Second, increasing the perceived relevance of PAAPs to patients/parents and professionals could also promote development of a Virtuous Cycle. PAAPs lacking in relevance for professionals and patients was first recognised over a decade ago  so a fresh approach is required to overcome this barrier. For patients, improving PAAP design and accessibility [32–34] should bring some benefits, but our patient participants with asthma of longstanding duration indicated a need for PAAPs better suited to their requirements. In future, Living with Asthma plans addressing a broader range of self-management issues , such as what to do when patients are increasing their exercise levels and/or travelling overseas, may be more relevant and fit-for-purpose for patients. PAAPs which focus narrowly on managing medicines and acute asthma, however, may be more suited to the more recently diagnosed. Critically, whether patients/parents are issued with PAAPs or Living with Asthma plans these must be patient-centred. Since asthma plans were first introduced, patients and parents have been actively encouraged to (self-) manage asthma [6, 7]. Asthma plan development/review therefore requires meaningful collaboration between professionals and patients/parents but our participants indicated that this was not routinely happening. Education is urgently required to encourage professional attitudinal and behavioural change. For instance, professionals need skills in negotiation and joint goal setting so PAAPs or Living with Asthma plans can be effectively developed with patients/parents. Professionals also require knowledge of patients/parents asthma management strategies and their information needs so this insight can inform development of asthma plans more aligned to patients/parents circumstances .
Despite being recommended since the late 1980s, PAAPs are under-issued by professionals and under-used by patients internationally. Findings from this qualitative study provide yet more evidence of PAAP sub-optimal implementation in UK primary care. The multiple barriers to PAAP implementation reported by our participants that exist at individual (patient and professional) and organisational (practice) levels are symptomatic of a context that 25 years after PAAPs were first recommended is still not fully ready to consistently support their implementation. Multi-faceted interventions aimed at changing patient, professional and practice behaviours are required to facilitate development of a primary care context conducive to their implementation. Increasing the perceived value of PAAPs to professionals and patients is essential for their future use to increase. This could be facilitated by professionals issuing asthma plans that are more patient-centred and address the wider self-management issues of relevance to those living with this condition. This requires organisational change to create an environment that values communication skills that enable professionals to develop meaningful asthma plans in discussion with patients, and in which self-management is actively supported. The implementation of such multi-faceted approaches will warrant further investigation through future experimental studies.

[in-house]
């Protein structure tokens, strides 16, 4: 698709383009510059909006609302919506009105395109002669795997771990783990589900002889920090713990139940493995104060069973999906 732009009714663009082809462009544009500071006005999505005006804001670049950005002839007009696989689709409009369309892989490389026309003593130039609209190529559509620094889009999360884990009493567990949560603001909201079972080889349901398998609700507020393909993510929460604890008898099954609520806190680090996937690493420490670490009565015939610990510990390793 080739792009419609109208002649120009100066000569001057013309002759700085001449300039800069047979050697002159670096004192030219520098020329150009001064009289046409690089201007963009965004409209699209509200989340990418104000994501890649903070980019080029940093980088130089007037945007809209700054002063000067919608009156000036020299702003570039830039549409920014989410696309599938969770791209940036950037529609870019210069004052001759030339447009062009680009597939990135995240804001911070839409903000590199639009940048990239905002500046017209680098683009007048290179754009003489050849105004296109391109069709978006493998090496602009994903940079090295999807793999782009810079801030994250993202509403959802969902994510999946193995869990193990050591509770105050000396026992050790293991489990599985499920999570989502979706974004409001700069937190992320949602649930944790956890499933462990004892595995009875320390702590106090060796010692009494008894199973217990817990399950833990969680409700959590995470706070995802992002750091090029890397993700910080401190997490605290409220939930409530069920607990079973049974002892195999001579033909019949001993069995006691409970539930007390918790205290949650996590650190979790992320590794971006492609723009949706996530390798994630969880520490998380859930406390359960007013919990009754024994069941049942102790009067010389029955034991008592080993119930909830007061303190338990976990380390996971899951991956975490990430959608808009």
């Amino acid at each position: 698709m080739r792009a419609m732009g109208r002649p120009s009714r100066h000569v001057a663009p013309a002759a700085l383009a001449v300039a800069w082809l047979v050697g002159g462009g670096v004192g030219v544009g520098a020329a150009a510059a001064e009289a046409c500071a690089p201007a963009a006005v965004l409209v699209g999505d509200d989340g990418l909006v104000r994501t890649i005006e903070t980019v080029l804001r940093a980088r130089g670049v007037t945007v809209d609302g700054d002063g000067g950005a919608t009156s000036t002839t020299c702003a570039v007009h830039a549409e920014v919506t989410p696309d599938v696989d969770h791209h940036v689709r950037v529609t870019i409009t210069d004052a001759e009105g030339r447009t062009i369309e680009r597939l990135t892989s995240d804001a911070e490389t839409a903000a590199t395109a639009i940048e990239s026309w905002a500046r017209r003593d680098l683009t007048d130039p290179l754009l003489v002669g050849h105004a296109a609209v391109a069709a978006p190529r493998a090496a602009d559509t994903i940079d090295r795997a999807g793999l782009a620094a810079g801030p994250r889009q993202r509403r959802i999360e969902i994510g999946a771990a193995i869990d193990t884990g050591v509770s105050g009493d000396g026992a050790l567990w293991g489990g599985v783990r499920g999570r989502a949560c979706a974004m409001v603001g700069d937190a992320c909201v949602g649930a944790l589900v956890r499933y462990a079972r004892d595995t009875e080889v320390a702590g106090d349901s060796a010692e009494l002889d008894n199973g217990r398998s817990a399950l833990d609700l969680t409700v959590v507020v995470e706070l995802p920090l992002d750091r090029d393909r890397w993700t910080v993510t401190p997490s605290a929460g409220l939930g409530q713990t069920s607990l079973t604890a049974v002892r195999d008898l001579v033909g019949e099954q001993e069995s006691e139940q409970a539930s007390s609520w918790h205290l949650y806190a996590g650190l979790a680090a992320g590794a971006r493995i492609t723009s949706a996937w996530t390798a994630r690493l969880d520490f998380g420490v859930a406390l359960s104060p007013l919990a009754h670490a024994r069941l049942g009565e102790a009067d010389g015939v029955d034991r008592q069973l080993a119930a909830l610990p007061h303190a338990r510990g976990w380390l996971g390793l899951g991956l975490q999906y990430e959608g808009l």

National health service
Personal asthma action plan
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Aziz Sheikh and Hilary Pinnock are supported by the Asthma UK Centre for Applied Research. The research team acknowledge support and involvement from Mrs. Angie Henney, Ms. Olywn Lamont, Mr. David Munro, Mrs. Nan O’Hara, Dr. Scott Wilson throughout the stages of study design, data collection and analysis. The research team also acknowledge support from the participating NHS Board area’s Airways Managed Clinical Network. Special thanks to patient representatives who assisted in the development of the project documents and to the participating general practices including their administrative staff. Most importantly, we are grateful to the patients and professionals who took the time to be interviewed and to Professor Sally Wyke who was a member of the research team but was unable to participate in the production of this paper.
The Queen’s Nursing Institute Scotland (QNIS) funded this project.
HP chairs the Supported Self-Management group of the British Thoracic Society (BTS) and Scottish Inter-collegiate Guideline Network (SIGN) British asthma guideline, and sits on the Executive and Steering groups.
All authors contributed to the study design. CW conducted the interviews. NR, HB and CW conducted the data coding and analysis. NR, CW and GH devised the coding frame. NR provided day-to-day project supervision with RJ provided specialist advice on recruitment, data collection and analysis as required. AS, HP and GH provided clinical asthma expertise required to interpret findings. All authors contributed to the drafting and revising of the manuscript. NR was lead author, HB assisted in the production of tables and devised Fig. 1. HB provided administrative project support. All authors read and approved the final manuscript.
NR: Senior Lecturer, PhD, MSc, BSc, Dip HV, RGN, RSCN
HB: Nurse and Masters Research Student, BSc [hons], BSc, RMN.
CW: Public Health Nurse & Teaching Assistant, MSc, BSc, Dip HV, RM, RMN, RGN
GH: Clinical Academic Research Fellow, PhD, MSc, BSc, RGN
HP: Reader and general practitioner, MD, MRCGP, MBChB
AS: Professor of Primary Care Research & Development, FRCP, MD, MSc, MRCGP, DRCOG, MB BS, BSc
RJ: Senior Scientific Advisor, PhD, MSc, RGN.
Availability of data and materials
Other examples of participant interview quotes. (PDF 63 kb)